Wednesday, May 14, 2014

Objective morals and it's opposite, religion.

Bizarrely, many atheists are bothered by the idea of objective or absolute morality.  They seem to feel that it means judgmental, intolerant, sexually repressive morality as represented by the Abrahamic religions.  Similarly the representatives of said religions seem to believe that their dogmas are objective morality and indeed the only possible source of objective morality.  This is the opposite of the truth, objective morality does not need to be based on, and indeed cannot be based on, the Abrahamic religions. 

To see why let's define what me mean by "morality".  Morality is the study of which choices _ought_ to be made, and which _ought_ not to be.  Moral goodness/badness comes from making right/wrong decisions.  Therefore morality must be individual because only individuals make choices.  Where the statement is made that "the community/nation/government" made a decision we find that in fact individuals made decisions.  Even in cases where the decision was made by voting individuals decided how to vote, and those who voted against a decision cannot be held responsible for it.  Therefore the concept of "collective" guilt is a nonsense.  The only guilt or virtue is individual.  Yet the Abrahamic make guilt not only collective, but species wide.  We are asked to believe that an "objective" moral standard holds us responsible for actions that took place before our birth.  It would be like holding me responsible for the assassination of JFK, over 5 years before I was born.  This is the doctrine of "original sin", that punishment is valid for acts which the person could neither cause nor prevent. In the words of Ayn Rand "They call [this] a morality of mercy and a doctrine of love for man.".

But to judge the Abrahamic religions only for how they think about sin is to miss half their depravity.  How they think about forgiveness is, if anything worse.  Having designated the mere fact of our existence as a crime worthy of eternal pain* they offer a way to be forgiven.  Note that the possibility that one might be _worthy_ of forgiveness is denied us.  Our moral status cannot be changed by our own acts, but only by the decision of God to forgive us.  So not only is guilt the result of someone else's actions, so is forgiveness.  A morality based on nothing you do is not objective, it's not morality and it's not worth considering.

So what we're advised to do is beg for a forgiveness that we don't deserve.  Note what is being suggested, to try to gain something without deserving it.  This is by definition not moral.  The definition of something not deserved is something it is not moral to choose to gain, at least not until some action can be taken to deserve it.  The method of gaining this undeserved thing is begging and obedience.  Yet begging cannot change whether something is deserved.  Begging is an attempt to convince someone of the rightness of an action, not through demonstrating it is right for them, or morally right, but beneficial for someone who deserve the benefit but is pitiable.  The justification for us being forgiven is that someone else was punished for our sins.  But since moral status is individual, the punishment must logically be individual as well.  Since rightful punishment must, by definition a response to a particular moral status, punishing someone for someone else's crime is incoherent.  The moral status of one cannot depend on the actions of another.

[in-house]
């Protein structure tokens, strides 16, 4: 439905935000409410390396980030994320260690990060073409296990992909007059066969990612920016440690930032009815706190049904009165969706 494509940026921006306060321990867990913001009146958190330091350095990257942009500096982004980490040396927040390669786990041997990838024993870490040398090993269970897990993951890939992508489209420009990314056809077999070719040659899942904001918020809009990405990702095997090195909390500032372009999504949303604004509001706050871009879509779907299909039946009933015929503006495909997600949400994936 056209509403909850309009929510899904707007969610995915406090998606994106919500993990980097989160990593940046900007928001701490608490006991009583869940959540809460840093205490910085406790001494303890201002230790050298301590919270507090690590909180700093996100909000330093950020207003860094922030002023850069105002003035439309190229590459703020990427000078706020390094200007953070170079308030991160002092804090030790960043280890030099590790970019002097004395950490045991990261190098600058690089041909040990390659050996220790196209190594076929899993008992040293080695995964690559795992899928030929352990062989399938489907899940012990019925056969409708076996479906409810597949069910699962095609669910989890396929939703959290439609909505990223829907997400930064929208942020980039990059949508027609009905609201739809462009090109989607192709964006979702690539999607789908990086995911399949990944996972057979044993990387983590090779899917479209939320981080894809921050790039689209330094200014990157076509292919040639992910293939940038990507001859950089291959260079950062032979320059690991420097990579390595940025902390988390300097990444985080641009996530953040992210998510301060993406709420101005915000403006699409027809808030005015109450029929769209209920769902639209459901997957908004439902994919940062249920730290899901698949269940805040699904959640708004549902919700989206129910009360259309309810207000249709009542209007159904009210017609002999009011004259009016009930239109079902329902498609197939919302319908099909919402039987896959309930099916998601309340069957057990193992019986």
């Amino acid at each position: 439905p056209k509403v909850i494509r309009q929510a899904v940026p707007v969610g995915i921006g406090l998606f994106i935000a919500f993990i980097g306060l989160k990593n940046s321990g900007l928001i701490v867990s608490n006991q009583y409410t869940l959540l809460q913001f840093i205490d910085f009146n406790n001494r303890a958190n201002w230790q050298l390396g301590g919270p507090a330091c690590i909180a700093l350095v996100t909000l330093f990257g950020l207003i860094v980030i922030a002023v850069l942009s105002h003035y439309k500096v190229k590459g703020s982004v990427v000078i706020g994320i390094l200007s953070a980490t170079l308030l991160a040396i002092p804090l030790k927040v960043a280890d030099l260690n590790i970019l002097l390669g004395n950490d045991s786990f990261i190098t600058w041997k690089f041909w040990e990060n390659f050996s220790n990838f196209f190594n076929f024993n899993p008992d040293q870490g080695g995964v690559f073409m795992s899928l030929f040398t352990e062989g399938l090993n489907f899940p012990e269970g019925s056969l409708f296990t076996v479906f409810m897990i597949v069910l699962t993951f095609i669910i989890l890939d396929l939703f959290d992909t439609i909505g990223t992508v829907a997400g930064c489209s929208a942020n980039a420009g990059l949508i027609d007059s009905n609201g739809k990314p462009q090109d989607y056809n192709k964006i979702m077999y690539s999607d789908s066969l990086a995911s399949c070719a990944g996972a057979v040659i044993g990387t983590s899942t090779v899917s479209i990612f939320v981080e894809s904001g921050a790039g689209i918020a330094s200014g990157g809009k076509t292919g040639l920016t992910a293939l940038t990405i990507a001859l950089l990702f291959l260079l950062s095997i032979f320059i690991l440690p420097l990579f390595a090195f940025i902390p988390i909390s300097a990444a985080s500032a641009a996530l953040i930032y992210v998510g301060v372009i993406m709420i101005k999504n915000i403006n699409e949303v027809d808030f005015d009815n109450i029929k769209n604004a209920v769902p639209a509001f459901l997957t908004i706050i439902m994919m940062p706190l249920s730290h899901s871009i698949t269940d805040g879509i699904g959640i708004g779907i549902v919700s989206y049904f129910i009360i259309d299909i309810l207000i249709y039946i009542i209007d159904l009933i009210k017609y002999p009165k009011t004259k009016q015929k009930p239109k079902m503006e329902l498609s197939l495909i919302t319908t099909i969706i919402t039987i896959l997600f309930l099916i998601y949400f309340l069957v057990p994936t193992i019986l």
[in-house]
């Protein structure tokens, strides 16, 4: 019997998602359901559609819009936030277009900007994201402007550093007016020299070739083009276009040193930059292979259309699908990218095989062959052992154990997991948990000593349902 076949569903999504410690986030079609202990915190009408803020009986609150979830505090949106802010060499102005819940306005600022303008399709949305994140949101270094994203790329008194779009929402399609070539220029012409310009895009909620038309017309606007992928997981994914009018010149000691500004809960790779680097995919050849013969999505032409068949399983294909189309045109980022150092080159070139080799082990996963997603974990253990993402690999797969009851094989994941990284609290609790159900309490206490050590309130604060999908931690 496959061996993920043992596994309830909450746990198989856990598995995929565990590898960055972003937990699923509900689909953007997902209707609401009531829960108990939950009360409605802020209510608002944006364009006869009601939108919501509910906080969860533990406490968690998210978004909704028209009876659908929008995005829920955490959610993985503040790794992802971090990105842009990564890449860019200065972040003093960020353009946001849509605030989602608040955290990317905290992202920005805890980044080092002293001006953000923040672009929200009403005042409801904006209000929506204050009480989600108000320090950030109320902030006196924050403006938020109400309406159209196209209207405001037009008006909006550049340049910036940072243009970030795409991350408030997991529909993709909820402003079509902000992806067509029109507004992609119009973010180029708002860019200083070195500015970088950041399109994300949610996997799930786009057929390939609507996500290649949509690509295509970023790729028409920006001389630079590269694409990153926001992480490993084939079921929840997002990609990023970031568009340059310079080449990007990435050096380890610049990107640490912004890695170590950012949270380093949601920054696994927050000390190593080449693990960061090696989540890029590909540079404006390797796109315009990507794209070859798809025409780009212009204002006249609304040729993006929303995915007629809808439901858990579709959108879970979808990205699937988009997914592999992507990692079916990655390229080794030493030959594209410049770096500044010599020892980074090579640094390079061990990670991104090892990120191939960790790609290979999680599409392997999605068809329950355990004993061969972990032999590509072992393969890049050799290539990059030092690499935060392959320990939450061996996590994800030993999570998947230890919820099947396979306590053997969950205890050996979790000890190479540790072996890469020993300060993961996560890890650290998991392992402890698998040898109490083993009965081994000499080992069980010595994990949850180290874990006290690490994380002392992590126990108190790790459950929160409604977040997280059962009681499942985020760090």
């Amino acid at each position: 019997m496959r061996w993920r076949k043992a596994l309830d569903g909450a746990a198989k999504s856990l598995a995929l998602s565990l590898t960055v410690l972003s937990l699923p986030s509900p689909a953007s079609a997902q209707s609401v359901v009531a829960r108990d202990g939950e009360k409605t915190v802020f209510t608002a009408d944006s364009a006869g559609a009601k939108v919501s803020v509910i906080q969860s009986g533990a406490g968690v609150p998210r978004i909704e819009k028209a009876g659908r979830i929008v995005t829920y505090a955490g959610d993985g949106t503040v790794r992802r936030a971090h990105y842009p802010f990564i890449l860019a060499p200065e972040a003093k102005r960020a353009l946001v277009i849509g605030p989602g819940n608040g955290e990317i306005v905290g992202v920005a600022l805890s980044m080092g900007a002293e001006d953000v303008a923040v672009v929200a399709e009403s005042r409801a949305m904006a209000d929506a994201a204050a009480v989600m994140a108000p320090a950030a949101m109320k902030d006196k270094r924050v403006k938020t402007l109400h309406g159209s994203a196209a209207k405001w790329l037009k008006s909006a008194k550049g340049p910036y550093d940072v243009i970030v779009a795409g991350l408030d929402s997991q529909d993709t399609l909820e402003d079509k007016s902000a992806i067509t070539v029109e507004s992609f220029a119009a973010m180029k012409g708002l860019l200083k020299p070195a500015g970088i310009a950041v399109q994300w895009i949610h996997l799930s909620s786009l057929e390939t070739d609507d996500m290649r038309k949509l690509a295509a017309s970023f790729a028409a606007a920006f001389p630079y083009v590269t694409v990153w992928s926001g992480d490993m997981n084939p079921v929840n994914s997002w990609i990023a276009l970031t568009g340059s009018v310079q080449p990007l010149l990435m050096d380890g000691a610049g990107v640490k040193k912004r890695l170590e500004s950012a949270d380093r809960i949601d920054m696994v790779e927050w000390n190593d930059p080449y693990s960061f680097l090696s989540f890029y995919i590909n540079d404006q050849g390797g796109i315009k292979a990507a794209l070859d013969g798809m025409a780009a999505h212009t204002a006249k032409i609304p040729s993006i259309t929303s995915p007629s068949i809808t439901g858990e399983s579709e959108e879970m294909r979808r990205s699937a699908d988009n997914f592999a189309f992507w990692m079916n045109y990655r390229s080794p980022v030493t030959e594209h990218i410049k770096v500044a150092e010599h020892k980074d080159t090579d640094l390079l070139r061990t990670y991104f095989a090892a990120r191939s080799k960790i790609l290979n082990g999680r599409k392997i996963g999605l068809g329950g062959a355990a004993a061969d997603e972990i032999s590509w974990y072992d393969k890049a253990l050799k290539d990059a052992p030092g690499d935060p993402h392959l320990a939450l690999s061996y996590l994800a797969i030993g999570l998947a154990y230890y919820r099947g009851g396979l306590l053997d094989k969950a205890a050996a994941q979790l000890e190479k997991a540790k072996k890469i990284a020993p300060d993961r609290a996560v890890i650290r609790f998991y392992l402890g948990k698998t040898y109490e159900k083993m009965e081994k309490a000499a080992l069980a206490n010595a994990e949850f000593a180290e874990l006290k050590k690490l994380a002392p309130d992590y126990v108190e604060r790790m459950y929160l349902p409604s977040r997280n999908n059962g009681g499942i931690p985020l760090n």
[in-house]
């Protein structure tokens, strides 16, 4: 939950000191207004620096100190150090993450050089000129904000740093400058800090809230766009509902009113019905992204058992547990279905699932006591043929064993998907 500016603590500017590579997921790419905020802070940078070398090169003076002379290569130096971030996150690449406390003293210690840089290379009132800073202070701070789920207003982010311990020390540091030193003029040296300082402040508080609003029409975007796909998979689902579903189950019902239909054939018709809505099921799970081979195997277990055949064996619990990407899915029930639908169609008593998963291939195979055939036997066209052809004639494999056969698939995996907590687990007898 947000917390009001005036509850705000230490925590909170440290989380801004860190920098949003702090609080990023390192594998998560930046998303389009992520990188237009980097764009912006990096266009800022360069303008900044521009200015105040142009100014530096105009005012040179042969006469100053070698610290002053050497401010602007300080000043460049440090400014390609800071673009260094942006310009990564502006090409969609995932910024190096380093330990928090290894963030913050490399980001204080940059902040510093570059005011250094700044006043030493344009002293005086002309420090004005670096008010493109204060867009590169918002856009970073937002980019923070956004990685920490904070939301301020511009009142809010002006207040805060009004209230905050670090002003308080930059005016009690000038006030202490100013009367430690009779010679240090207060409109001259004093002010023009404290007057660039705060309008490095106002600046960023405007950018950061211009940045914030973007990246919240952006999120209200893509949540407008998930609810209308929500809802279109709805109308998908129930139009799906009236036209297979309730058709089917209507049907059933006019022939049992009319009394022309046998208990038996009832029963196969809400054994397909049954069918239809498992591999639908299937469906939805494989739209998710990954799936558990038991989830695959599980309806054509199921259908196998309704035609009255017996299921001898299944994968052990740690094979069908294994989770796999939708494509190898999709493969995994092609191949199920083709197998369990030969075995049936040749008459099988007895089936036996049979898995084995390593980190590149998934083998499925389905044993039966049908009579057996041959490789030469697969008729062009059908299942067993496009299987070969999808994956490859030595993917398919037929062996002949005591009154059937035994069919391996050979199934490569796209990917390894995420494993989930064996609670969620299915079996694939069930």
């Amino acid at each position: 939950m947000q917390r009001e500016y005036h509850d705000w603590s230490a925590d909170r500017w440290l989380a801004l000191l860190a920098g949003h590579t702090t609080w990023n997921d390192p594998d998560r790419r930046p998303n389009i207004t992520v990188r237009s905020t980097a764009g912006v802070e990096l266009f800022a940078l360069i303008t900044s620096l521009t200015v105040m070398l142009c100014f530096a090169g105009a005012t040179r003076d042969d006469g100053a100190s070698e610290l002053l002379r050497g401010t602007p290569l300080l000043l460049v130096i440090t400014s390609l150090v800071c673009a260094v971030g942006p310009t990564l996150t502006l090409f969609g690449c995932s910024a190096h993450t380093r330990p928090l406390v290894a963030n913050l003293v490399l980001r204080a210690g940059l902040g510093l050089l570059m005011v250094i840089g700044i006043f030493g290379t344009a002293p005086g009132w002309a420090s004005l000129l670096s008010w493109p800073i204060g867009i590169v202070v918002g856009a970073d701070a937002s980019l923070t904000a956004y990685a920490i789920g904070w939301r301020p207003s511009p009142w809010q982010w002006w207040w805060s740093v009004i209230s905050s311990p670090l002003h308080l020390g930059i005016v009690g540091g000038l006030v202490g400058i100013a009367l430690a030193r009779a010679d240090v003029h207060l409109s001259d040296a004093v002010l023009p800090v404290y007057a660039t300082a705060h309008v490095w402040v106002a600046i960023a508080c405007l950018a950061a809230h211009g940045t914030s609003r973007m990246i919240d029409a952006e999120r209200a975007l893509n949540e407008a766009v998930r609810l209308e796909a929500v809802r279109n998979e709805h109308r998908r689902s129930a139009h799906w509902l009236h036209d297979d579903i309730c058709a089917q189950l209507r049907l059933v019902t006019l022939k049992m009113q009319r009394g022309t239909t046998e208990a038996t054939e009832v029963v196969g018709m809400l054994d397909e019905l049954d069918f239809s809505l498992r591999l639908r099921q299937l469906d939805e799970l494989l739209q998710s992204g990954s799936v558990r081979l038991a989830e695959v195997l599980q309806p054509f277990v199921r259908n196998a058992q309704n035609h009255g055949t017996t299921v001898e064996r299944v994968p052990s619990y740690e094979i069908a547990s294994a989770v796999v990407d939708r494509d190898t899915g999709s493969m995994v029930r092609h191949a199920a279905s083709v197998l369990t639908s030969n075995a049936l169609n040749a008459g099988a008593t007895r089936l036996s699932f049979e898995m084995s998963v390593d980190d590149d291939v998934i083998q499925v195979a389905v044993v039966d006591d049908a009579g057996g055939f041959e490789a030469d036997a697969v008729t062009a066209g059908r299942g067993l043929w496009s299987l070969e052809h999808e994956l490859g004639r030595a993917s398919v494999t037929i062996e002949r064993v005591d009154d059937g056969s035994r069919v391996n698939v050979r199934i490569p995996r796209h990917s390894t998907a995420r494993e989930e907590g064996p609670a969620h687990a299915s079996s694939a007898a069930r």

So if objective morality cannot come from the Abrahamic religions, can it exist at all?  Well yes, and it's simply proved.  Christopher Hitchens said: "I would submit that the doctrine of vicarious redemption by human sacrifice is utterly immoral. I might if I wished … say, “look, you’re in debt, I’ve just made a lot of money out of a God-bashing book, I’ll pay your debts for you” … I could say, if I really loved someone who’d been sentenced to prison, “if I could find a way of serving your sentence, I’d do it” … I could do what Sydney Carton does in A Tale of Two Cities … “I’ll take your place on the scaffold,” but I can’t take away your responsibilities, I can’t forgive what you did, I can’t say you didn’t do it, I can’t make you washed clean. The name for that in primitive Middle Eastern society was scapegoating. You pile the sins of the tribe on a goat and you drive that goat into the desert to die of thirst and hunger; and you think you’ve taken away the sins of the tribe: a positively immoral doctrine that abolishes the concept of personal responsibility upon which all ethics and all morality must depend.”.  This is clearly an objective moral truth, which means that objective moral values are possible.  They're just not possible with the false claims of the mainstream religions.  

So is an objective morality compatible with a God?  I can't see why not, if there is a non-contradictory definition of God.  However it doesn't require it.  By definition objective morality depends on the evidence available.  If there absolute morality depended on a God, and God wasn't objectively proven, then it wouldn't be objective morality.  It would merely be the morality that people who think God existed think is objectively true.  But there is no reason to believe that an objective morality does depend on God.  

* By some interpretations it's only eternal oblivion and denial of eternal life.  Personally I think eternal life would be a curse but oh well...

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